Currently, these laws require neighborhoods to be overseen by a rental board (called a Mietspiegel or “rent mirror’ in German) which calculates the average rents of local homes, separating them into bands according to size, condition and quality. No new rental contract can charge more than 10 percent more than this agreed average rent. The rule doesn’t prevent rent rises, but it does keep costs from doubling overnight.

This wouldn’t do much to protect the tenants of the building in Friedrichshain-Kreuzberg. The borough, which straddles the east-west boundary and has a sizable population of Turkish heritage in its western section (called Kreuzberg), still contains the most deprived neighborhood in the city. Despite lingering vestiges of a counter-culture that was very active in the 1970s and ‘80s, Kreuzberg has experienced ongoing waves of wealthy incomers, attracted to its handsome early 20th century tenements and central location.

The building in question lies within the area’s most desirable section, a micro-neighborhood with a daily market, sidewalk cafés and many cobbled streets that should become even more sought after if plans to pedestrianize it go ahead. Such is the rise of rents in this area that newspaper Berliner Zeitung estimates that the building’s owner could have charged up to 15 percent more over three years without breaking any laws.

The affordable housing provider taking over the building, called WBM, should help current tenants to stay there, as it has promised that rents will rise by no more than 2 percent a year. This security will be bought at a price—WBM is paying €4.4 million ($5.2 million) for the building, which is no small amount, even if it can ultimately be recouped through rent.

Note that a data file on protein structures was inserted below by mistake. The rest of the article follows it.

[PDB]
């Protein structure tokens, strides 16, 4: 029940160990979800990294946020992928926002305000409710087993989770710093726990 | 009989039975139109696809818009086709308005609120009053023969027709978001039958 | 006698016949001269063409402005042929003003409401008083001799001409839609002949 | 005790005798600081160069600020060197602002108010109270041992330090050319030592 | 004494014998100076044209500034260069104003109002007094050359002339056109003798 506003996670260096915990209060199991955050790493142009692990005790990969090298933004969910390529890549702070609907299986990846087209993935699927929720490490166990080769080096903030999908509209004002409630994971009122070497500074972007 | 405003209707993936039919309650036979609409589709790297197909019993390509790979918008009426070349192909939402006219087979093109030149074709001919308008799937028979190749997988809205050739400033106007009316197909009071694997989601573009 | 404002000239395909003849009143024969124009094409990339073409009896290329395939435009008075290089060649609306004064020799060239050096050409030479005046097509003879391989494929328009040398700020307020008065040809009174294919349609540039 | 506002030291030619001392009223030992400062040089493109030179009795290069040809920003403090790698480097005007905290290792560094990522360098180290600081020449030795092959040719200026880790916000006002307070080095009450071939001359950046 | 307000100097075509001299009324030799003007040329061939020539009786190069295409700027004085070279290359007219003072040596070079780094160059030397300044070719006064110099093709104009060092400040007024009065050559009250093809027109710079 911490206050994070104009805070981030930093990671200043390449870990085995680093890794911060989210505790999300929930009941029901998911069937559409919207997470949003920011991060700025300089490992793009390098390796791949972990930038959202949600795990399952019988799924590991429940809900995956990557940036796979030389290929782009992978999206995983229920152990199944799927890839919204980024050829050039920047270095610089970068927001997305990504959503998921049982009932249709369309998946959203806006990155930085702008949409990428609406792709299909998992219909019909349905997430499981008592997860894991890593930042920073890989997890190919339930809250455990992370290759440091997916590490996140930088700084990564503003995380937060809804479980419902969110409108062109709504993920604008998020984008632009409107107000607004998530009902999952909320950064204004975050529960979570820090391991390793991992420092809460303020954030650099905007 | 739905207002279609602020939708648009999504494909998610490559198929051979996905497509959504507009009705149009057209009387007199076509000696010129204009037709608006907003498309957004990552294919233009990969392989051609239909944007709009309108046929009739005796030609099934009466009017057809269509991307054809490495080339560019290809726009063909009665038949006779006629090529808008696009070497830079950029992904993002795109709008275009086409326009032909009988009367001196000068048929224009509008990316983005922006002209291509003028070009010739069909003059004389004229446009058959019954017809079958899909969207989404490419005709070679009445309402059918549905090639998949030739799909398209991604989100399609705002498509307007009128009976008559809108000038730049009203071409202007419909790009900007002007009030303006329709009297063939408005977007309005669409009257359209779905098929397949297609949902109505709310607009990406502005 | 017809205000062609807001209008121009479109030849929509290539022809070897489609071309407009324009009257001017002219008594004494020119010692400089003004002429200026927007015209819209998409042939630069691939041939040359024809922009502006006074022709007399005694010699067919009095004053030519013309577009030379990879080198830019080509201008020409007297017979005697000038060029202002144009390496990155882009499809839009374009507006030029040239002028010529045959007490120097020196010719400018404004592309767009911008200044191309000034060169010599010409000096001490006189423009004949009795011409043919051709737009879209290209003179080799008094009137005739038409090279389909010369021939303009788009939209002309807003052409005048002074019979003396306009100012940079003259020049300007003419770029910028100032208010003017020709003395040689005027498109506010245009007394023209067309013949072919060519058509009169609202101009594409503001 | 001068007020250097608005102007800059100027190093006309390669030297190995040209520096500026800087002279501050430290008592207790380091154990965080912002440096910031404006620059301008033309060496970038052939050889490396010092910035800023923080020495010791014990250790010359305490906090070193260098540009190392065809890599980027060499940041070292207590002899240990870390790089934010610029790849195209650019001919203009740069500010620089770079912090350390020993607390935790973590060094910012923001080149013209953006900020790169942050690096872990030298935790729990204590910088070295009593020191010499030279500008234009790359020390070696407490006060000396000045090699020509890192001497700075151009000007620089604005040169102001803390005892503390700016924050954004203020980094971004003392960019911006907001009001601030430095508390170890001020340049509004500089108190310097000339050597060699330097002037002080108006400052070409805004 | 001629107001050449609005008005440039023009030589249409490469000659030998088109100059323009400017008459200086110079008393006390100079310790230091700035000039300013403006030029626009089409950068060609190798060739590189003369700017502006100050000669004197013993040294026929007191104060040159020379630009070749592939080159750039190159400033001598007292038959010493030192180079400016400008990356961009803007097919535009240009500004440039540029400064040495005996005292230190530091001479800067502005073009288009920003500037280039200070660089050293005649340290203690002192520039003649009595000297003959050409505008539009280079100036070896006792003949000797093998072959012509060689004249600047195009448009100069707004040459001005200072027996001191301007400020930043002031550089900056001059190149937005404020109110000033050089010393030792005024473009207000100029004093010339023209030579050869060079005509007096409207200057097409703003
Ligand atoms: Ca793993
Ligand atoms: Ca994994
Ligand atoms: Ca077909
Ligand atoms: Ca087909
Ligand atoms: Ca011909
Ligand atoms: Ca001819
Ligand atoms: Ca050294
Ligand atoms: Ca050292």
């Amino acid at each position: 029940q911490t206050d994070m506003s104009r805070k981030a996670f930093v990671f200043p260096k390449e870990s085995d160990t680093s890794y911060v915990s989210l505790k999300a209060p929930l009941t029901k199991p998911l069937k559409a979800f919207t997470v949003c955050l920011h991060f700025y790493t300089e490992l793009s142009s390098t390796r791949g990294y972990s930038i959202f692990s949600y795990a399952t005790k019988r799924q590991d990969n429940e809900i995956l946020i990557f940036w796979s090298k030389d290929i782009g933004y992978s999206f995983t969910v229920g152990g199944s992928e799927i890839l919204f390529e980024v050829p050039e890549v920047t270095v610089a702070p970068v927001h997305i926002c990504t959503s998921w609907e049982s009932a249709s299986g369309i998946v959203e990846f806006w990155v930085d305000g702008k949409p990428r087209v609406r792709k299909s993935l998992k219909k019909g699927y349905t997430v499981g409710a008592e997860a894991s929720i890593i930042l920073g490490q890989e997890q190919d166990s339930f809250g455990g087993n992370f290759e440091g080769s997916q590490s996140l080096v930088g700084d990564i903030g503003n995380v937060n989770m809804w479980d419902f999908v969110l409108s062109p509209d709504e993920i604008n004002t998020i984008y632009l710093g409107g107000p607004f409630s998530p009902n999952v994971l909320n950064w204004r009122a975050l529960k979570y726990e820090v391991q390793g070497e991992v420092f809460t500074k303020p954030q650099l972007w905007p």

What greater significance does a move like this have? It seems unlikely that exercising occasional rights of pre-emption would do much to halt rent rises if it’s just a case of buying one or two buildings here and there. What it could do, however, is prevent gentrifying areas from becoming entirely uniform in the background and economic status of their residents. It’s for this reason that Paris has adopted similar right of pre-emption laws, to ensure that some people with lower incomes live even within the wealthiest sections of the city.

This benefits wealthier residents who don’t want their arrival in a neighborhood to create a monoculture, but it still risks being somewhat tokenistic, saving a clutch of lower-income residents from a process of displacement that still carries on for the majority regardless. Political representatives in Friedrichshain-Kreuzberg nonetheless hope that moves like this week’s building purchase could help create a tipping point.

Wary of legal challenges and hold-ups in areas covered by neighborhood protection, they could become more inclined to sell their properties on to affordable housing providers like WBM, or even to groups of rental tenants who want to found building co-ops. It’s impossible to say if this optimism is well-grounded, but it’s clear that some representatives in Berlin are seeing the Kreuzberg building purchase as a mere chrysalis out of which an entirely new way of managing city housing could emerge.